A new running challenge arose for me. Treading through websites for ideas on how to set a personal goal was to hit upon the notion of setting the ultimate goal of completing one hundred fifty miles of running.
Setting Personal Running Challenge
There were already several running forums and blogs recommending that this would be an excellent distance to developing speed and quality of performance. The main reason being that the actual distance would be an easy target. I figured if I could do the fifty miles, I should not have any trouble doing the one hundred. In my case, I should be able to keep my running record at fifty miles or better and have no problems maintaining a pace that is within my comfort zone. I felt like the task would be easy and I would get motivated easily.
But, as it turned out, I failed. I set another goal of fifty miles, a third of the distance. It wasn’t long before I started to lose motivation. I started to think that maybe this was not going to be the marathon I always dreamed of.
Stick To The Running Challenge
When I set the new personal challenge, I decided to go with a different method. Instead of finding a new website and writing an article, I went to the site of my old running buddy and mentor, Craig Ballantyne. He had been encouraging me to improve my distance running in recent months. After I had been looking at his running stats for a while, I was surprised to find that he had just finished a marathon. With this, I was more motivated to stick to a goal than I had ever felt.
Craig gave me three ways I could run the distance without stopping. One is to hike a trail that goes all the way around the perimeter of the park. The other two are to ride on a bike and walk to the park. The third is the hardest and would involve a lot of walking and hiking. I didn’t want to risk getting sick because I was so used to staying on a bicycle or running on a treadmill.
So instead of trying to do an easy run, I started to go hiking and then later tried to run a few miles on a treadmill. Then, I went to the park and ran with the intention of using the stairs. to get up and down the incline at a comfortable rate. I soon began to fall behind Craig. When he stopped for lunch, I followed his example and went back to the beginning point.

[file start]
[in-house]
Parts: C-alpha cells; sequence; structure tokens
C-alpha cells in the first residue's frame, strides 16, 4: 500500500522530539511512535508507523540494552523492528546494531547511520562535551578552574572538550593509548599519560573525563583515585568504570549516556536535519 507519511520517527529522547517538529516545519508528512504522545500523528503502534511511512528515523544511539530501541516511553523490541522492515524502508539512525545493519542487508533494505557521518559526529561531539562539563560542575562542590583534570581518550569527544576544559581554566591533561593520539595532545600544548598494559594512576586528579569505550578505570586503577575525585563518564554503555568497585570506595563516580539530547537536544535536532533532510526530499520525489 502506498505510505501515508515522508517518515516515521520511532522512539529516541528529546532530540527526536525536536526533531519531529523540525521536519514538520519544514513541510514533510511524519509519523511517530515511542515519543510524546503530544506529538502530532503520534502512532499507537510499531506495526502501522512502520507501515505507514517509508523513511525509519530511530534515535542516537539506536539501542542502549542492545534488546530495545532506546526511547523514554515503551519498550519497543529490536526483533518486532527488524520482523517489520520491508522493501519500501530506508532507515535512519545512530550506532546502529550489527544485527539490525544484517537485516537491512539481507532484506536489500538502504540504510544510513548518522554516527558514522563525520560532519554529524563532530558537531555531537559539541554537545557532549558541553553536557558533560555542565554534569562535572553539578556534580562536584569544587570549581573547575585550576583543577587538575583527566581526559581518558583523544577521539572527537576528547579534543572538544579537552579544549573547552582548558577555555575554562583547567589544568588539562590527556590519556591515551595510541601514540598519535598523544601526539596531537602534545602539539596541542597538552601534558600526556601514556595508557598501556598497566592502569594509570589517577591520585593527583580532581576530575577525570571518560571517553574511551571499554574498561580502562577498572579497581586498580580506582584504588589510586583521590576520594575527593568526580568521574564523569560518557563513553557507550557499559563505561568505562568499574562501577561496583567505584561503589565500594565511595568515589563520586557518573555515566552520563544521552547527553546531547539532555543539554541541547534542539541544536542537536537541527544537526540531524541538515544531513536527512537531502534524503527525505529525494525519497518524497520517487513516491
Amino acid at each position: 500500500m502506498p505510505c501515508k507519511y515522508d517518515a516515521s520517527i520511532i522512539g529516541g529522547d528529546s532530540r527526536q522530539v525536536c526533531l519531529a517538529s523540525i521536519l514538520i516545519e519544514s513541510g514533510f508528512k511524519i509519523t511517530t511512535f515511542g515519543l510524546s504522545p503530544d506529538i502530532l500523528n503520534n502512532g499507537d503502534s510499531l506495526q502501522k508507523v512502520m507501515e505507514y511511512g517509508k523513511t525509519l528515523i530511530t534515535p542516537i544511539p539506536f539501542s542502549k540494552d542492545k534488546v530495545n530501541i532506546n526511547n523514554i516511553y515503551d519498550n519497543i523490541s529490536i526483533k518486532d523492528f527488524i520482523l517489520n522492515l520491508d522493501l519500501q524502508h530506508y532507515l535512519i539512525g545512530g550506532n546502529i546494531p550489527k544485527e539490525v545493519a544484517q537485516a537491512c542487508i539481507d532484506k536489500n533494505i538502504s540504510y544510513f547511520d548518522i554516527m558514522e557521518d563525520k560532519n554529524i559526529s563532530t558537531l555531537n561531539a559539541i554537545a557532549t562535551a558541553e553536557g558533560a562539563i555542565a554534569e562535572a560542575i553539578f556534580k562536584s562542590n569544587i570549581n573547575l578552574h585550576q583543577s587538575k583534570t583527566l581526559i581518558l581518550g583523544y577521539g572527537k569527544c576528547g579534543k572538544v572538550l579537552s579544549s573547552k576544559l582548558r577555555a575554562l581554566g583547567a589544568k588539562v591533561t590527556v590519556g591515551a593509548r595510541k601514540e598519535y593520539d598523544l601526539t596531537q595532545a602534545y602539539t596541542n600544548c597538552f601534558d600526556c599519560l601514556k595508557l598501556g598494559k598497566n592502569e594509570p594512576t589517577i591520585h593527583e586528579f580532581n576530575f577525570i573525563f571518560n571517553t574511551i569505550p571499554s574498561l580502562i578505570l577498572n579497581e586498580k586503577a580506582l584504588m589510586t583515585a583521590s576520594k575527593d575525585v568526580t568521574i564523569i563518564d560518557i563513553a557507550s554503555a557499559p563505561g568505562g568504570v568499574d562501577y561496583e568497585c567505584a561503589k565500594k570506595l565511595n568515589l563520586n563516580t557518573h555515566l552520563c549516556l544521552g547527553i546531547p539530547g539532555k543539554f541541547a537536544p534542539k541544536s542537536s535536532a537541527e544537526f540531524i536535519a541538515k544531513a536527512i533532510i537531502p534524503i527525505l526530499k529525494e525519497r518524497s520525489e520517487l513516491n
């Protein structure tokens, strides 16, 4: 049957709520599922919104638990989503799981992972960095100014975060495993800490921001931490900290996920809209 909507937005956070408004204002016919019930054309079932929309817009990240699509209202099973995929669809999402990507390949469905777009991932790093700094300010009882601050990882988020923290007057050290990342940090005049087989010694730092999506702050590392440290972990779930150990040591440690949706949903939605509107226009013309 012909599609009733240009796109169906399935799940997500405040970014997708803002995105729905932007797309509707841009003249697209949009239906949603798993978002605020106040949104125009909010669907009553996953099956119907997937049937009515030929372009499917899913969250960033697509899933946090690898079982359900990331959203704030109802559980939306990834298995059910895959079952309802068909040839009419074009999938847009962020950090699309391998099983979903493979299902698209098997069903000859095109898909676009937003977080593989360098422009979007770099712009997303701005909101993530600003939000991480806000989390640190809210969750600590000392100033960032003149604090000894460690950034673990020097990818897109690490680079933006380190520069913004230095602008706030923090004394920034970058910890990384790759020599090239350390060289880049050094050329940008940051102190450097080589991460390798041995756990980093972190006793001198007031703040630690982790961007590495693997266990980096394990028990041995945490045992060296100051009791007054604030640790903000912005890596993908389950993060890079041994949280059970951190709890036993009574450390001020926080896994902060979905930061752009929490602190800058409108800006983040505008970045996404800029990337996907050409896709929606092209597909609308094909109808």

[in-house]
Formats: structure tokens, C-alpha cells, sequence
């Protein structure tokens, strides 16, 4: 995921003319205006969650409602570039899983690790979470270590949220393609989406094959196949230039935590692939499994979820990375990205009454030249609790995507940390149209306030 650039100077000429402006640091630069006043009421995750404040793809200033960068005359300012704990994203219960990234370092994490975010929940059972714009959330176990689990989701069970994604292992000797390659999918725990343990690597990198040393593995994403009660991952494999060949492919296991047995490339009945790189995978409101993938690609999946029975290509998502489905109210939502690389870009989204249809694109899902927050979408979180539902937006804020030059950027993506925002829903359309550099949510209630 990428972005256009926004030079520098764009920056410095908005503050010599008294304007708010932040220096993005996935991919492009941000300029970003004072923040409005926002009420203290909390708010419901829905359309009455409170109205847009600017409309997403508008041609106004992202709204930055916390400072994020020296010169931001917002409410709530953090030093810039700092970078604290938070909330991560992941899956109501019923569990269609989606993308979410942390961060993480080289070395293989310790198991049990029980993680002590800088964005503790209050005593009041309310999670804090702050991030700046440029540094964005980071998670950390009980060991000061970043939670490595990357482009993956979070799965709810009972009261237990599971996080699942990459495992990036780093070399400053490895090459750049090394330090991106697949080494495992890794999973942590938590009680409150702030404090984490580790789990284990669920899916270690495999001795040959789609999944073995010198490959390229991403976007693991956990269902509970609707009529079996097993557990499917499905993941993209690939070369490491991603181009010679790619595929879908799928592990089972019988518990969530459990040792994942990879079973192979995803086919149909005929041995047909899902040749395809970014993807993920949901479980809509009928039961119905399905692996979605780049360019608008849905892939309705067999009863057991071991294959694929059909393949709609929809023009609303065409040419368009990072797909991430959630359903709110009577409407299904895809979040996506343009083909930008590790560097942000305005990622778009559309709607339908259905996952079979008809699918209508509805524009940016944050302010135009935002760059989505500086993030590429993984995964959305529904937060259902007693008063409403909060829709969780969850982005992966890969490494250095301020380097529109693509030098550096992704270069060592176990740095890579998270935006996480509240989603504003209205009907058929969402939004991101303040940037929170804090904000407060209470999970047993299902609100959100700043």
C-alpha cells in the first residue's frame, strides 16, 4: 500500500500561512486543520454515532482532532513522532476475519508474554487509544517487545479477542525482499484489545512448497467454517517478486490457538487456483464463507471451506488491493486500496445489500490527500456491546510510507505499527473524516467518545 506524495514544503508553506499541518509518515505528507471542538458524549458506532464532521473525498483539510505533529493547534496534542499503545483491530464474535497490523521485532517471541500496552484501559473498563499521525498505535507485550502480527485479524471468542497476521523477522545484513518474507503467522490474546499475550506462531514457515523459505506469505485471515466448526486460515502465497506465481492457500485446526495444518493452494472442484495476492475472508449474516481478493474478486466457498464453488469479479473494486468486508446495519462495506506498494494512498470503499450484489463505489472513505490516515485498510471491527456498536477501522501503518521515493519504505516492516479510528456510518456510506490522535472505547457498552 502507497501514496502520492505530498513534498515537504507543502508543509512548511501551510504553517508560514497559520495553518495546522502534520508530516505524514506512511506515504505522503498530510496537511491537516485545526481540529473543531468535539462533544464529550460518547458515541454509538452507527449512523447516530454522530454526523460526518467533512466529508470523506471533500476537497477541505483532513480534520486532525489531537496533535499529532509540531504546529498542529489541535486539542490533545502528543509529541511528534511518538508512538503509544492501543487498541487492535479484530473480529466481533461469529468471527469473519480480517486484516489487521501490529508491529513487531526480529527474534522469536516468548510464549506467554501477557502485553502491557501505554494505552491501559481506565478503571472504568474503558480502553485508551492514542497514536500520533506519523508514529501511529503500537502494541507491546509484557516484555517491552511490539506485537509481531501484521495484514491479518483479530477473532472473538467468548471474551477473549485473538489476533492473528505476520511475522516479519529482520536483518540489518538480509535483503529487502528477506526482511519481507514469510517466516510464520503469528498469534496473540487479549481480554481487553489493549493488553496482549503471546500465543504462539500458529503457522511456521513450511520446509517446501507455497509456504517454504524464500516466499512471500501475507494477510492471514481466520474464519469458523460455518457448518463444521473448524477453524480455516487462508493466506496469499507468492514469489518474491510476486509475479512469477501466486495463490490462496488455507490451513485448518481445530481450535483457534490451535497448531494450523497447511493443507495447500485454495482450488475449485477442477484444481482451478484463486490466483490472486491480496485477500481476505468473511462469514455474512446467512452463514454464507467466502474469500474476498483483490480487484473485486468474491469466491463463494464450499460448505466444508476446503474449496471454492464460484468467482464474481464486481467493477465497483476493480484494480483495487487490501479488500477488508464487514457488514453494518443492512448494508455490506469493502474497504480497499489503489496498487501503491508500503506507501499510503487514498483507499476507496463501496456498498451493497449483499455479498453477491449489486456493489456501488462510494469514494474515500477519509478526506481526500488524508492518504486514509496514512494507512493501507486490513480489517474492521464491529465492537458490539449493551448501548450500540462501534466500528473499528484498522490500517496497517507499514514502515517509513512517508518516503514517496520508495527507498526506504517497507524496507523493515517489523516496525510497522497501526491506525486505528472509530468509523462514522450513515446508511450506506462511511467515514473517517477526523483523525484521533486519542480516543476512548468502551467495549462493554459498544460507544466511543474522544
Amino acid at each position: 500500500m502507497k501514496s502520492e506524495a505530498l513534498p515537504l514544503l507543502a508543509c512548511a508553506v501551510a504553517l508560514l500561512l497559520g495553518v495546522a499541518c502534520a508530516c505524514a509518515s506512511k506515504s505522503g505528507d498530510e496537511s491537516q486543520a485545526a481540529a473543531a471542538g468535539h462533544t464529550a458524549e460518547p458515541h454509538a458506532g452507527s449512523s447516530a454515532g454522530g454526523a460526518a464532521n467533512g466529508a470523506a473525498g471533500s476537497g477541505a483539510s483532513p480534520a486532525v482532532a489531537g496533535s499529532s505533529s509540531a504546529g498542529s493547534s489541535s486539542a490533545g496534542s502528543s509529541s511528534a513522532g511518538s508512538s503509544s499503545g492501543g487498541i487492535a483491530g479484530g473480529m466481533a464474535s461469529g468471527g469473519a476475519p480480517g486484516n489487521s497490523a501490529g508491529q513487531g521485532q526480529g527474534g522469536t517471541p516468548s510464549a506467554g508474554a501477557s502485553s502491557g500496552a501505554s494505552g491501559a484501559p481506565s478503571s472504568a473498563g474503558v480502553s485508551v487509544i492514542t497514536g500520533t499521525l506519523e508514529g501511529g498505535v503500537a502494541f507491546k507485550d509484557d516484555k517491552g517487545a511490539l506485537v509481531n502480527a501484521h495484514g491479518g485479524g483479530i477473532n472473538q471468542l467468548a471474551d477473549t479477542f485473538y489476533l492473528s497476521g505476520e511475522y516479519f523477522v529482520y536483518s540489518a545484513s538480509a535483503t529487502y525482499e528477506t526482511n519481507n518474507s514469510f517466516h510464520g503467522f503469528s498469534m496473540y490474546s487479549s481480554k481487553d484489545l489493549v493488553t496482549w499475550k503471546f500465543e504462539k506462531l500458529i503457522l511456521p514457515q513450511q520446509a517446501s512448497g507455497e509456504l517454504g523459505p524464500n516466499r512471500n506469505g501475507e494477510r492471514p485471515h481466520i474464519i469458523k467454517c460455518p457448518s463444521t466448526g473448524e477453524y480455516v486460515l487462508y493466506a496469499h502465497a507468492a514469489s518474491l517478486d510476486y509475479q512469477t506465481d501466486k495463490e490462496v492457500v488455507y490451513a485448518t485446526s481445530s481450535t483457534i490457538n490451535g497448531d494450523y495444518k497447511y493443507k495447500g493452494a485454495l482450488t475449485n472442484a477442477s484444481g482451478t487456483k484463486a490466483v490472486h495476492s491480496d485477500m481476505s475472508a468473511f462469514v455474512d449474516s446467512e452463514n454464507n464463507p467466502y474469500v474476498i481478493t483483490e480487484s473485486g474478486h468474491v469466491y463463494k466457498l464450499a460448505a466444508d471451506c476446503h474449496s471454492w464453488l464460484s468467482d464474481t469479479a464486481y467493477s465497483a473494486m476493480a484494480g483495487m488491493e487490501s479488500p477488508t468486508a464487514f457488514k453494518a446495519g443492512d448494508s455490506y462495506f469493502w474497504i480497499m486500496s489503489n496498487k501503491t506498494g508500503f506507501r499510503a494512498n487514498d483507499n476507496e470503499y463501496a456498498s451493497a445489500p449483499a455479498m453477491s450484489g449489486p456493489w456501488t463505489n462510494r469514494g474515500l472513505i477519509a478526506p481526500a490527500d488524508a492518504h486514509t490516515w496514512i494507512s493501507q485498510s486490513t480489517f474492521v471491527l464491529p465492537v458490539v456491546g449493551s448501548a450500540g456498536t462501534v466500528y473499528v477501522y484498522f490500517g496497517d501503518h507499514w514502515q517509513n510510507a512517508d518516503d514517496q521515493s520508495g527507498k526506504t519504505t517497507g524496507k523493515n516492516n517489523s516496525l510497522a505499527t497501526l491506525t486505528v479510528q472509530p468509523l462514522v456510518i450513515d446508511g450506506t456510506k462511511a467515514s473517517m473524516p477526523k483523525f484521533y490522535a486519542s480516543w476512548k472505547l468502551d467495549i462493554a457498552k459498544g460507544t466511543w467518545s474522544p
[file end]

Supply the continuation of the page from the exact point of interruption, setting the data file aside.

Try Various Ways In Running Challenge
I continued this pattern and Craig soon caught up to me and challenged me to run a marathon in two weeks time. Since I had been trying to set a personal challenge without difficulty, I kept this goal in my head and did not let the challenge stop me. My goal kept me motivated and focused. I did not allow the challenge to stop me from working at a reasonable pace. Instead, I kept pushing myself by focusing on my goal. I found myself falling behind in my goals for a while until I realized that I must keep going.
So, my running challenge with Craig Ballantyne was to finish the race in two weeks, but not to lose sight of my goal. I had to continue to push myself by focusing on my goal and giving myself the push needed to stay on a good pace even when I am out of breath.
Running without stopping has always been a challenge for me. It was a problem that I solved by learning how to keep moving regardless of my condition. I was also able to keep the distance in mind without becoming too tired.
Wrapping It Up
Craig Ballantyne’s running challenge with me gave me a sense of pride, because the challenge became one I could relate to. I was doing something that actually mattered and I felt good about completing it.
Challenging yourself can be a big part of achieving your goals and improving yourself. But the best part is that if you give yourself a goal, you can keep pushing yourself to make it happen. and it will become easier to meet your goals. and have greater success.